Everything I Got Wrong About Red Dead 2’s Story | Gaming News

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(and why I'm glad I did)

After obsessively picking through each of the trailers for Red Redemption 2 as they trickled out over the past year or so, I thought I had a pretty good handle on how things were going to unfold for Arthur, Dutch, and the rest of their band of not-so-merry misfits. I still do, for the most part, but after getting to see the first four hours of the game, I'm glad to say that I was dead on some of the “how's” of our antiheroes getting from A to B.


Red Dead 2's first three trailers centered primarily on narrative elements rather than touting new mechanics. One mostly showcased the world, another focused on introducing our new protagonist Arthur Morgan and gave a few hints as to the gang's predicament, and the third centered largely on the broader scope of Red Dead 2's story. Based on those three trailers, and what we already know about certain members of the gang from the original Red Dead Redemption, we got what I think is a pretty good idea of how the narrative will progress through the adventure, ultimately leading into the opening of the first (okay, fine, second) game.

I'm not saying that I think RDR2 will end with John Marston boarding his train in Blackwater, but we ultimately already know where he and characters like Dutch, Bill, Javier, Abigail, and Jack will end up. Red Dead 2's story offers us the opportunity to see those moments – when, as John says to Javier in the original, “you and Dutch went crazy and suddenly family didn't mean so much.”

All of those moments that I swore were from ‘the end of the game' were all seen in those first four hours.”

Based on the trailers, I believed we'd begin the game hiding out in the Valentine area of the New Hanover territory (which I was sort of right about, I guess – Valentine is the first area you explore once the world opens up), and then once Johnny Law showed back up, journey southwards through the bayous surrounding St. Denis. Insert some conflict within the gang, a splintering of internal factions and questioning of loyalties, plus a healthy dash of moral quandaries for Arthur (like what appears to be a moment where he may or may not rescue John), and that would carry us into the third act – crossing the mountains back towards Blackwater and into “final confrontation” territory. There were many shots throughout the trailer where we saw the gang trudging grimly through the snow, or looking worriedly at one another while Dutch went on about the importance of staying together, and especially under his leadership.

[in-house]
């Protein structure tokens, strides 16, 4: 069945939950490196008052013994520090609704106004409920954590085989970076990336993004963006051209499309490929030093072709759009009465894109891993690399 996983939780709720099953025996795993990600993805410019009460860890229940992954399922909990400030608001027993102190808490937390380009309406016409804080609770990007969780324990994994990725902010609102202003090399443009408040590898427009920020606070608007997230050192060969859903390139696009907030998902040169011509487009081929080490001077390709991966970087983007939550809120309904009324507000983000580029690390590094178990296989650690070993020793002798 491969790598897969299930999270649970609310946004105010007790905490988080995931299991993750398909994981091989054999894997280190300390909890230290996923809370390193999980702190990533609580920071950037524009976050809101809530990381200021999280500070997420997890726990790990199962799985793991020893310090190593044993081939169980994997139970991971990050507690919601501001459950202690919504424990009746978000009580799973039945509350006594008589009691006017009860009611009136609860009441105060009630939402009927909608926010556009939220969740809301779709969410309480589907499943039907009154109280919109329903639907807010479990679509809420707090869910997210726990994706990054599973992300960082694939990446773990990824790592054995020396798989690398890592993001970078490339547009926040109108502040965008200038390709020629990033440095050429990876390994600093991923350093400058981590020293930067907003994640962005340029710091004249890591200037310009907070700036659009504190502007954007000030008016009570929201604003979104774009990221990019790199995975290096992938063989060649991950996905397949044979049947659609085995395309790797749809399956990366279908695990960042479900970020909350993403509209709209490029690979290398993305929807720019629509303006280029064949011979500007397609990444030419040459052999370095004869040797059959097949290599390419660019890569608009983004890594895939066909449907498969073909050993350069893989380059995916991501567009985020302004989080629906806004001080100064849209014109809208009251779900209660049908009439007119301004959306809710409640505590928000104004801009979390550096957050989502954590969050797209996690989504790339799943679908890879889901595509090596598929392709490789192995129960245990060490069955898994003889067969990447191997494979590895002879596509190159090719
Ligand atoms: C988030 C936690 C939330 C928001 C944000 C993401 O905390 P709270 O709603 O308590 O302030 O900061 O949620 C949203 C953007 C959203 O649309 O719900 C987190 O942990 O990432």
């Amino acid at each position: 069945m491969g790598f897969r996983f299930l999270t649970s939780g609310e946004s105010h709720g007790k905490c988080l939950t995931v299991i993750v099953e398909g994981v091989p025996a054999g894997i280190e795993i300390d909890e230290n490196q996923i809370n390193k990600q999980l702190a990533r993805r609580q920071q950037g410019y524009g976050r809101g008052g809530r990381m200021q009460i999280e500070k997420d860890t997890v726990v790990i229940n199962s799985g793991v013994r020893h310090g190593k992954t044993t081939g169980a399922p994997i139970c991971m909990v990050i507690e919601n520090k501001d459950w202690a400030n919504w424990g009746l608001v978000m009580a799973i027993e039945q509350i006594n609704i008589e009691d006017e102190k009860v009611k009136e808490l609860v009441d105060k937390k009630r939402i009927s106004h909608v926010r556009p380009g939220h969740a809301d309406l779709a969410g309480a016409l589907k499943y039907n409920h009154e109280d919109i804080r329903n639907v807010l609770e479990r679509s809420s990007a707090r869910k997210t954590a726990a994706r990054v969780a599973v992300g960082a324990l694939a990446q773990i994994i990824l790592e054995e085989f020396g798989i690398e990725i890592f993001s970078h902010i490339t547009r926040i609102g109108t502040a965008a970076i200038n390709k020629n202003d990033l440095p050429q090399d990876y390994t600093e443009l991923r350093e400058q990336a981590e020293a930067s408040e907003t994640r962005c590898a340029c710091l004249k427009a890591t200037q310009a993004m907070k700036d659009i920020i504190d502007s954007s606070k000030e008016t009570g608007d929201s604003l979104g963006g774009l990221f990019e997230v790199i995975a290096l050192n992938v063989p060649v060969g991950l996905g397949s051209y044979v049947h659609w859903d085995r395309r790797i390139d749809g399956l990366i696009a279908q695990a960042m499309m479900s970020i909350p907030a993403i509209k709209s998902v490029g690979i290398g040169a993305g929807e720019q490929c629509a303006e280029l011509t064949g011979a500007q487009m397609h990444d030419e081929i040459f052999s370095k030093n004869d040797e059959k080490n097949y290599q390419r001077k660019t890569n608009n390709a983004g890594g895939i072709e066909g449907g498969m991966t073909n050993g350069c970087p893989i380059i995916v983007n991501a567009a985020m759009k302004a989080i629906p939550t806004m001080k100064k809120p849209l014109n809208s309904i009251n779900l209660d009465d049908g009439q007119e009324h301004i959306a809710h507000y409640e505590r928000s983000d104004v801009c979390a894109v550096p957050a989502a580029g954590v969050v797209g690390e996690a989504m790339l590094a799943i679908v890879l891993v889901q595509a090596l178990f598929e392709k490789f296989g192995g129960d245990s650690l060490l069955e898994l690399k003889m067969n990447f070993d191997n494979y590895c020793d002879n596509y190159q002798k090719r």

They seemed like desperate pleas of a desperate man, and I could have sworn that Rockstar had committed one of the (well… my) cardinal sins of trailers and loaded them up with juicy bits from late in the story to get people invested in the drama. Thankfully, I was dead wrong – almost all of those moments that I swore were from “the end of the game” were all seen in those first four hours. Hell, we saw most of them in the first ten minutes.

The opening moments of Red Dead 2 focus on a long, arduous journey up a mountainside through a blizzard. We learn (as we've heard in earlier previews) that the gang was on the lamb after a job went south in the West Elizabeth town of Blackwater, one that fans of the previous Red Dead will probably get a good chuckle out of. Having to leave the territory on such short notice, the gang is understandably low on supplies and provisions – so it's a small miracle when they happen upon the abandoned mining village of Colter up in the Grizzly Mountains. Making a temporary camp in these ramshackle cabins, here is where we see those worried looks and gaunt faces as Dutch calls for unity among the party. “Stay strong,” he says, “Stay. With. Me.”

In this context, even though I recognized the delivery from the trailer, it was no longer a desperate plea but a reassuring oath, a pledge to see the people he cares for to safety, rather than a ruined man clinging to his last strands of power. The missions that followed reinforced this, with Dutch's guiding hand influencing everything, regardless of whether he was there with you or not. It was a surprising sense of a character's presence that I rarely feel in games, and it was made doubly apparent by how involved I felt, even during the dialogue that took place during gameplay.

While I usually feel disconnected when I'm having exposition and tutorials flung my way as I explore a world, the lengths that the Rockstar team have gone to in order to make every part of the experience feel unified all seem to have paid off. Conversations between Dutch and Micah (another member of our gang) as we searched a farmhouse for supplies never felt forced or heavy-handed, and the simple act of being able to frantically search through almost every individual drawer and cabinet only deepened my level of investment in our need to sort out a survival plan.

It was impressive, to me, that when we began our journey down out of the mountains into the heartlands around Valentine to begin our open-world portion of the demo, there wasn't one character who I'd spent time with that I wasn't invested in or interested in learning more about – or at least seeing how their relationship with Arthur develops. What's even better is that after seeing this extended demo, while I may think I know what to expect, I definitely can't say for sure.

For more of the latest on Red Dead Redemption 2, read through our other thoughts on the opening hours of the game, as well as the 79 crazy details we noticed while exploring Rockstar's most elaborate world yet.

JR is an editor at Tech who's really intrigued by how Red Dead 2's world is pretty indifferent to us as players. He'll probably talk more about that – or berating hapless NPCs – on Twitter.

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